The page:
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  • The Gold Rush

    The Gold Rush

    ★★★★★

    [Originally appeared at the now-defunct cinespect.com.]

    In 1952, the British film journal Sight & Sound published the results of the first of its decennial lists of the greatest movies ever made, compiled from a survey of respected international critics. First place went to Vittorio De Sica’s neorealist masterwork The Bicycle Thieves (1948), but in second and third place came two Chaplin movies–City Lights (1931) and The Gold Rush (1925). Chaplin’s reputation as the cinema’s greatest artist, both as a filmmaker and…

  • It's a Wonderful Life

    It's a Wonderful Life

    ★★★★★

    [Originally appeared at cinespect.com.]

    Few movies have benefited from copyright purgatory more than Frank Capra’s It’s a Wonderful Life. Beloved/barely tolerated for a generation after a lapse in ownership made it a ubiquitous television companion during the holiday season for about thirty years (until it eventually fell into the hands of NBC, which now only airs it a couple of times during the Thanksgiving to Christmas programming abyss) and thus redeemed a film that had marked the virtual end of…

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  • Belle of the Nineties

    Belle of the Nineties

    ★★½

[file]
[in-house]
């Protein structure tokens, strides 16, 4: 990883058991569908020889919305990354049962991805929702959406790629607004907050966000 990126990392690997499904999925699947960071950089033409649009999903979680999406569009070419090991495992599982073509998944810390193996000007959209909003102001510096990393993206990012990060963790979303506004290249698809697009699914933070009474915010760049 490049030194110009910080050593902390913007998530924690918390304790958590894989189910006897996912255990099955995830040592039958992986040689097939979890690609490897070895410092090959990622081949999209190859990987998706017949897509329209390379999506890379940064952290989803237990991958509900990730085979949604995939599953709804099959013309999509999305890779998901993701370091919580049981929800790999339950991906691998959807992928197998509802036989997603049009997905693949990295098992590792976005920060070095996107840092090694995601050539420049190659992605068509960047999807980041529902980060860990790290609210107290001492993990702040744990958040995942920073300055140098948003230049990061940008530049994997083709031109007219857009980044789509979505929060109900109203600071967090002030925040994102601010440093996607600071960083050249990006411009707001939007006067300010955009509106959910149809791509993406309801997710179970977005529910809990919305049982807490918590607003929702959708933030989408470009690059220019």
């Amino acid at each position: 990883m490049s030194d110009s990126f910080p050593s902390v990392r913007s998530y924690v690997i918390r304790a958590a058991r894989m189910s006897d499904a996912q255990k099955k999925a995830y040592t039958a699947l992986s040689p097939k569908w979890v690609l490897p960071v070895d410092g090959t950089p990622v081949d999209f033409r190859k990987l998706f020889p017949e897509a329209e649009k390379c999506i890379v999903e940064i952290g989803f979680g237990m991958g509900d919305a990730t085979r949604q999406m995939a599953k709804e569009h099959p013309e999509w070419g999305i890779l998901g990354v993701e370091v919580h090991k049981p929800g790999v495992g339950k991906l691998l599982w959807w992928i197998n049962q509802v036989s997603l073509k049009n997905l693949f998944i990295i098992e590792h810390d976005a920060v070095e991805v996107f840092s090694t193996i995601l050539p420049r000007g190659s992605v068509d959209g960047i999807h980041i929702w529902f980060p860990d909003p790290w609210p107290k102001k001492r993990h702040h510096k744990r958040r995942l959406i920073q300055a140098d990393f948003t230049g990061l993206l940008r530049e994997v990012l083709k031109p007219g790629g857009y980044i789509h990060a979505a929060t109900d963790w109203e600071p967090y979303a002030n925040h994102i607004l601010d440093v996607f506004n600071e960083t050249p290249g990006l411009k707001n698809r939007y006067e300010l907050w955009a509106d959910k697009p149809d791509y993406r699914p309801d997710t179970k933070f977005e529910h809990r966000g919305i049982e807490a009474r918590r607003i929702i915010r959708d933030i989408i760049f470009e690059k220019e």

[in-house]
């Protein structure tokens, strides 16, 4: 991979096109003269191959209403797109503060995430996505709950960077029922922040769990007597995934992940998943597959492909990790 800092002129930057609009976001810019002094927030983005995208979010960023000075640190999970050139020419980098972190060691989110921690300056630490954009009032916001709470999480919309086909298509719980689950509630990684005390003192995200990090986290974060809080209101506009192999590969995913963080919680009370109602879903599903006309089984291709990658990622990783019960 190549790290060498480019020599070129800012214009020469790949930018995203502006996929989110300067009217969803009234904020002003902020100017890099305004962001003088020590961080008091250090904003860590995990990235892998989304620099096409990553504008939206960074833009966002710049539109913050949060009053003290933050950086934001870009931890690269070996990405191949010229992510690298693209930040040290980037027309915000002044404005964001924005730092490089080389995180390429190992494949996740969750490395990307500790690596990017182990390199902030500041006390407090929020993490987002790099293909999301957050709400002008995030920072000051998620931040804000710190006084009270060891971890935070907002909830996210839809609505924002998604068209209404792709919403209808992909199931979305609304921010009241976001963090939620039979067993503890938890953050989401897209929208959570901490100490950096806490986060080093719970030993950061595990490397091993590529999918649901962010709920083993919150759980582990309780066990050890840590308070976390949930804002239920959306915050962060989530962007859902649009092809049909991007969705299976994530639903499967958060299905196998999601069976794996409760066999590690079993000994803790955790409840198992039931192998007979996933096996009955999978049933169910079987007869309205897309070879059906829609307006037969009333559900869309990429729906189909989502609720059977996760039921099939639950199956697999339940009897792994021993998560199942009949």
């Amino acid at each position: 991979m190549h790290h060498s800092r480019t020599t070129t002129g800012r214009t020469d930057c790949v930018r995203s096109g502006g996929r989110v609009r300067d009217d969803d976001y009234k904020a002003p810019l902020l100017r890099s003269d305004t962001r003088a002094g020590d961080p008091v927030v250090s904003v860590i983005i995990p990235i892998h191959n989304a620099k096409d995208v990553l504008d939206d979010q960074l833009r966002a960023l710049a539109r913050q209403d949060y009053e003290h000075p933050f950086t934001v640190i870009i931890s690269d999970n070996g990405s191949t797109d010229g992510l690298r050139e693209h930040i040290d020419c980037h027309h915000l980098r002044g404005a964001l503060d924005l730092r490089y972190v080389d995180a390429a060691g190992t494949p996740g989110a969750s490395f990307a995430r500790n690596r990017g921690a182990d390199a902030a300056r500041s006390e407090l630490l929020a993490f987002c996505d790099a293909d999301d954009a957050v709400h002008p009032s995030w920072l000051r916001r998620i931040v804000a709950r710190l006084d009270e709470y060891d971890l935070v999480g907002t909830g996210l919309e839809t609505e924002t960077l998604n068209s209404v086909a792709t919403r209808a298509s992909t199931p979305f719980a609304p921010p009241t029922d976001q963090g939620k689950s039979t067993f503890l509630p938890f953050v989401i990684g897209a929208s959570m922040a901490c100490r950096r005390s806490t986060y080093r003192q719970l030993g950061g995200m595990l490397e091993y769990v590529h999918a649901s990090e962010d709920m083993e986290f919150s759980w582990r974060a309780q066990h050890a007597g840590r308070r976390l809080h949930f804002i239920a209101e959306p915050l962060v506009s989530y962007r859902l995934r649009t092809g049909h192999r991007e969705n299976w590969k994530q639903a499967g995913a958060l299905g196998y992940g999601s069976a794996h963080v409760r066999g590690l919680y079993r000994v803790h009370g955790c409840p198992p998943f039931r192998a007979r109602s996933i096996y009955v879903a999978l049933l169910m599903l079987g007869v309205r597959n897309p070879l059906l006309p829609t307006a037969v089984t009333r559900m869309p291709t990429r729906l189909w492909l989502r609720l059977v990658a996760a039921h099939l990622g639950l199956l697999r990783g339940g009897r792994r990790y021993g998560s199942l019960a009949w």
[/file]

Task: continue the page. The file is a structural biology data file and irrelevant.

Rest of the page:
Some good one-liners, but ultimately disappointing given the star and director. McCarey's nostalgia for the period setting and West's petulantly modern sexuality mix uneasily and not at all. It's symptomatic of the movie's issues that the formal highpoint comes during a melding of an outdoor black church service and a torch song by Ms. West, a marriage of stereotypical clichés and stylistic ebullience that fails to synthesize into anything but a strange and patronizing muddle. And it's almost criminal how little use is made of Duke Ellington and his own elegant form of seductive modernism.

  • Man Under Table

    Man Under Table

    ★★½

    Stylized presentation of new variations of the same self-regarding inside indie filmmaking jokes that were getting stale around the time of Search and Destroy (1995). Acerbic and off-kilter enough to almost work despite the overfamiliarity (and the strain of petulant self-pity that comes with the territory when developing this kind of material), but ultimately undone by the feeling that we're seeing a 25-minute short film play out at three times that length, with gags and resentments getting beat into the ground a couple times over.

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  • Circus of Books

    Circus of Books

    ★★½

    The fact this doc spends more time on how the woman who co-owned a major gay porn book store in Los Angeles and co-produced a bunch of gay adult movies in the 80s had trouble accepting the coming out of her son than it does on how the AIDS crisis affected her business and the community it catered to and employed is both inevitable and understandable given the subject's daughter made said doc. But that's also why someone other than…

  • Double Indemnity

    Double Indemnity

    ★★★★★

    All you need to make a movie is a girl, a gun, and a life insurance policy.